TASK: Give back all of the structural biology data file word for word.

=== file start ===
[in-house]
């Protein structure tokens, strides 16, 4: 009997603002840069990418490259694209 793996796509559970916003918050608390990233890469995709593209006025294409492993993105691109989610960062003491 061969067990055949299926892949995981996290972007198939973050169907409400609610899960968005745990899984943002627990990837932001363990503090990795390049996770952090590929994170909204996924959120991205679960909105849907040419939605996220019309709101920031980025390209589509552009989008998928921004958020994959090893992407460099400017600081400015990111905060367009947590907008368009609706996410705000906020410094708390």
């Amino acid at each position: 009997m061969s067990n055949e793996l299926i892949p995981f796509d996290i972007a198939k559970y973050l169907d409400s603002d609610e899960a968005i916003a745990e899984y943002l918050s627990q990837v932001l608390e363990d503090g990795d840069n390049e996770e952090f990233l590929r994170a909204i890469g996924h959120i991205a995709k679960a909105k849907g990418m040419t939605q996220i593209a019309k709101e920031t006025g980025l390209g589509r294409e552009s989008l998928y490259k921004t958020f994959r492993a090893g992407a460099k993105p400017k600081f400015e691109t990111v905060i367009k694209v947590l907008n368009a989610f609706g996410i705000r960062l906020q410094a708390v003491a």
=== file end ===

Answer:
[in-house]
């Protein structure tokens, strides 16, 4: 009997603002840069990418490259694209 793996796509559970916003918050608390990233890469995709593209006025294409492993993105691109989610960062003491 061969067990055949299926892949995981996290972007198939973050169907409400609610899960968005745990899984943002627990990837932001363990503090990795390049996770952090590929994170909204996924959120991205679960909105849907040419939605996220019309709101920031980025390209589509552009989008998928921004958020994959090893992407460099400017600081400015990111905060367009947590907008368009609706996410705000906020410094708390």
């Amino acid at each position: 009997m061969s067990n055949e793996l299926i892949p995981f796509d996290i972007a198939k559970y973050l169907d409400s603002d609610e899960a968005i916003a745990e899984y943002l918050s627990q990837v932001l608390e363990d503090g990795d840069n390049e996770e952090f990233l590929r994170a909204i890469g996924h959120i991205a995709k679960a909105k849907g990418m040419t939605q996220i593209a019309k709101e920031t006025g980025l390209g589509r294409e552009s989008l998928y490259k921004t958020f994959r492993a090893g992407a460099k993105p400017k600081f400015e691109t990111v905060i367009k694209v947590l907008n368009a989610f609706g996410i705000r960062l906020q410094a708390v003491a």